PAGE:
Its only right that we take a knee, says England's SA-born opener Jason Roy
Share this article:
England's South African-born opener Jason Roy claims taking the knee before games for the world champions is an "integral part of the way we play our cricket".
Roy, speaking after striking a match-winning half-century in England's eight-wicket defeat of Bangladesh here at the ICC T20 World Cup, believes the global symbol of solidarity with the Black Lives Matter movement opposing racism and equality has become an entrenched part of the England's team culture.
England, along with the West Indies, were the first teams to take a knee after international cricket post the pandemic hiatus before reverting to an array of anti-discrimination slogans, which was heavily criticized by former Windies fast bowler Michael Holding, but have now gone back to taking the knee at this T20 World Cup.
"It is an integral part of the way we play our cricket. Our team is extremely diverse with people from all over the world. It's only right that we support that and we support what they are going through," said Roy, who was born in Durban.
The global cricket landscape has been shaken up since South African opener Quinton de Kock's withdrawal from the Proteas second Group 1 match against the West Indies after Cricket SA's board issued a directive on the morning of the game that all players take a knee as part of a “consistent stance” against racism. The mandate has been set for all the Proteas remaining T20 World Cup matches, thereby placing De Kock's future partipation at this tournament here in the UAE in doubt.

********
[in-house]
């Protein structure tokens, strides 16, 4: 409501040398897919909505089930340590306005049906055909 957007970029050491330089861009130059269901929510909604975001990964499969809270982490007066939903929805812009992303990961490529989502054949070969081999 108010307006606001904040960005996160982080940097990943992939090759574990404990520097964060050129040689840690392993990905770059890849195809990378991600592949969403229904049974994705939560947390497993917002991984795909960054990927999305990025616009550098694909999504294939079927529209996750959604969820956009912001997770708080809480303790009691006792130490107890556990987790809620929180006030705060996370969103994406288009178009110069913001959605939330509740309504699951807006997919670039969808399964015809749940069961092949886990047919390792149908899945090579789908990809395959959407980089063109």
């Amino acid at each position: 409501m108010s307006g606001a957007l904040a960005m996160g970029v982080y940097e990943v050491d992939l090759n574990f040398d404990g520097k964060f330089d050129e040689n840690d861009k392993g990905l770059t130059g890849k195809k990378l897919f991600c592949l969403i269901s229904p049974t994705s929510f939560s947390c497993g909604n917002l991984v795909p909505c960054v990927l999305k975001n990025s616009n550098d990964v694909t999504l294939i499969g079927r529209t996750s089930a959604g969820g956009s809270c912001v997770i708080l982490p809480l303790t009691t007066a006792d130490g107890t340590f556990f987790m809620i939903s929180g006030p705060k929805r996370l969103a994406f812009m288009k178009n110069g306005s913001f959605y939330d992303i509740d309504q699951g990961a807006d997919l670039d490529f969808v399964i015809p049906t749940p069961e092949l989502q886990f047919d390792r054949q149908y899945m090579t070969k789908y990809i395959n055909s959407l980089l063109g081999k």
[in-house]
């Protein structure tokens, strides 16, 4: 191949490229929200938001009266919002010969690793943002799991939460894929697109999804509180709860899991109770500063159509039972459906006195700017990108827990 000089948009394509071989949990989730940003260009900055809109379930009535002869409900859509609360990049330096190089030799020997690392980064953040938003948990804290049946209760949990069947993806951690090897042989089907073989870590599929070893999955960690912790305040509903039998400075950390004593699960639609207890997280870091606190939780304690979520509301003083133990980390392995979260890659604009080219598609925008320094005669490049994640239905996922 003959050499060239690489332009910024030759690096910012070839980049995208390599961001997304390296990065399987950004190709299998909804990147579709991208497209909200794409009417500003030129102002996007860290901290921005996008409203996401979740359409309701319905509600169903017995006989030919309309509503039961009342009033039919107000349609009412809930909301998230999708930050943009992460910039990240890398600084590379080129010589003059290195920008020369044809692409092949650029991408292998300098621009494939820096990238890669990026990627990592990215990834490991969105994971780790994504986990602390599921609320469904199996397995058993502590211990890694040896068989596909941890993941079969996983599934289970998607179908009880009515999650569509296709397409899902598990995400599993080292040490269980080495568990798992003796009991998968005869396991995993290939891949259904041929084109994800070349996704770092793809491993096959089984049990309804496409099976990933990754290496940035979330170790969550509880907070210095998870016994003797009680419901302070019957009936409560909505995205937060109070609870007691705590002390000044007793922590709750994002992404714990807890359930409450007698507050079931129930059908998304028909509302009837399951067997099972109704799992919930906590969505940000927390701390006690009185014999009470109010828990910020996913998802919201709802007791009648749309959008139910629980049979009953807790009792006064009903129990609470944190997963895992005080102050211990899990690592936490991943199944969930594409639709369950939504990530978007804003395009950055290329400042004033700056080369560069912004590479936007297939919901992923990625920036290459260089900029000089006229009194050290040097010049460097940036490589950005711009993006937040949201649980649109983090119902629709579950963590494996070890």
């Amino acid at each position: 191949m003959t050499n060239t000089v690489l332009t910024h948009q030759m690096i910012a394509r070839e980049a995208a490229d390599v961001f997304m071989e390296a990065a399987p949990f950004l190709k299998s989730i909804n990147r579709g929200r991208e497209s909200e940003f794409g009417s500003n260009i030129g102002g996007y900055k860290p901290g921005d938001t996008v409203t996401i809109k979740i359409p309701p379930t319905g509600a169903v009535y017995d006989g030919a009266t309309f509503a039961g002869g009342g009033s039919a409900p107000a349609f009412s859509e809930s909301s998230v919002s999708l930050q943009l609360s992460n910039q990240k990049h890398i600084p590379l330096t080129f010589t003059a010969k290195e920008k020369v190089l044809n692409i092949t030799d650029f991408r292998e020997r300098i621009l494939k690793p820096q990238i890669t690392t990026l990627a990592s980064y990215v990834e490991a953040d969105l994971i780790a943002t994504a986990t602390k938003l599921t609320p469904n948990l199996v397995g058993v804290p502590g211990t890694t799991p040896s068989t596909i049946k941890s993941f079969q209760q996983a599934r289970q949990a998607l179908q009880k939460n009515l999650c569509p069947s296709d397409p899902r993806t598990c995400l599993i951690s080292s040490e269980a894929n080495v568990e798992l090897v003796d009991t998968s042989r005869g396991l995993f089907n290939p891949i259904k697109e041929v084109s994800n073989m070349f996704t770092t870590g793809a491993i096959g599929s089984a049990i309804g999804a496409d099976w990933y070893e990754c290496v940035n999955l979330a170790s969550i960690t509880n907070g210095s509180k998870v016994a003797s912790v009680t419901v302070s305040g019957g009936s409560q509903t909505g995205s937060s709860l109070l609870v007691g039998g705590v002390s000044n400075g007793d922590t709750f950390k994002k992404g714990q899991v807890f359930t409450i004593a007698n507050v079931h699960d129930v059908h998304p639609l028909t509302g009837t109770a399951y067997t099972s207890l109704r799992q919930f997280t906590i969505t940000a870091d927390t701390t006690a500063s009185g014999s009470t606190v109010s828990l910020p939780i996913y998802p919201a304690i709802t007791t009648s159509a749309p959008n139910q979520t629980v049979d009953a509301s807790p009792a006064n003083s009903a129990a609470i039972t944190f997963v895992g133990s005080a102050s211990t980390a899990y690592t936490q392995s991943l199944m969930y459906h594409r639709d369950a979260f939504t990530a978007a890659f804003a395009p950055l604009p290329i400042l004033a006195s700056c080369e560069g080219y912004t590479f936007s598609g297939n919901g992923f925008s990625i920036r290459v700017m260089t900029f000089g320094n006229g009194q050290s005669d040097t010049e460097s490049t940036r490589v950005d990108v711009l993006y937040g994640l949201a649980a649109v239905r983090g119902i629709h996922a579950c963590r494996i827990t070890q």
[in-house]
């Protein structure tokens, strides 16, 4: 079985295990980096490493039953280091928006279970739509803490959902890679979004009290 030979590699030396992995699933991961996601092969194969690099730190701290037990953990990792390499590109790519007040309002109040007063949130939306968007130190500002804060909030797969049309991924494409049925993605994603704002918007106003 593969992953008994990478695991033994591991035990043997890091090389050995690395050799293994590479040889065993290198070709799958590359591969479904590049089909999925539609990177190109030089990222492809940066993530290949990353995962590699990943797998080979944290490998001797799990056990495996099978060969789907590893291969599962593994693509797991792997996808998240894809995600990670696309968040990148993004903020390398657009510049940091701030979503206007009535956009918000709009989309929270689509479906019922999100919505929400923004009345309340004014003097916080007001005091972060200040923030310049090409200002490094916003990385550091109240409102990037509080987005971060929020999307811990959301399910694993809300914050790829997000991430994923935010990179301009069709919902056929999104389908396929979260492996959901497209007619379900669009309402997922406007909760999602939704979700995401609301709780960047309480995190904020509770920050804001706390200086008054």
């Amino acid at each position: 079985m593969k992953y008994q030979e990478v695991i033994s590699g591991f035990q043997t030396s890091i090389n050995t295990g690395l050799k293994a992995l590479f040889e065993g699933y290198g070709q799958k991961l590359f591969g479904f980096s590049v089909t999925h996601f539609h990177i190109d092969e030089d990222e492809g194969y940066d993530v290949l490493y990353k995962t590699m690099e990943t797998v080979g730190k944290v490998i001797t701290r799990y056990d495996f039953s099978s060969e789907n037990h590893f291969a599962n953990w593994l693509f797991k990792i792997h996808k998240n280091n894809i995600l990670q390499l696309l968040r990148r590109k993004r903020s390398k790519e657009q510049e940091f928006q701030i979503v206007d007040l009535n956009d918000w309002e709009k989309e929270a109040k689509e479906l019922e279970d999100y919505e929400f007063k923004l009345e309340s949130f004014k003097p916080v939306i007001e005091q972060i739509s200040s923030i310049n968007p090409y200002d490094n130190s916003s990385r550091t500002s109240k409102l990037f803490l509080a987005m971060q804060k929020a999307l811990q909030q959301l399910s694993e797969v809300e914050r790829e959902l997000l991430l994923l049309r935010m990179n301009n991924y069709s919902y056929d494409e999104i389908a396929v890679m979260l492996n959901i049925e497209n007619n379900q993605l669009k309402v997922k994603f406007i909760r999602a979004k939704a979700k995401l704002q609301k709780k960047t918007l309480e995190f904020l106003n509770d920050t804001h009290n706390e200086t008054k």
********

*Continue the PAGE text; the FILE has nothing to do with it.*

But while the Proteas have struggled to formulate a unified stance on tackling anti-racism within their environment, England captain Eoin Morgan had echoed Roy's sentiments prior to the tournament.
"We’ll join the West Indies in taking a knee to show our support in the fight against racism,” Morgan said ahead England's opening game already.
“The second part of it is we’ve always felt that we need something that within our squad and our side that we feel a part of making a change, both locally and nationally and potentially globally.
"Our moment of unity we have had at home for quite a period of time has been our piece of cultural development, education, raising awareness within that space, as well, and it's worked for us, and it's progressing nicely and guys are engaged and want to do more.
“Unfortunately during this tournament, we're not able to do that. If we could do that every game, we would. But yeah, we're more than happy to take a knee.”
The Irish-born Morgan has previously stated the diversity within England's cricket team that consists of players from Asian, Caribbean, African, Australasian and Anglo-Saxon backgrounds is regarded as one of team's primary strengths, most notably after the tense 50-overs World Cup vicory in 2019 at Lord's when he said "Allah was definitely with us."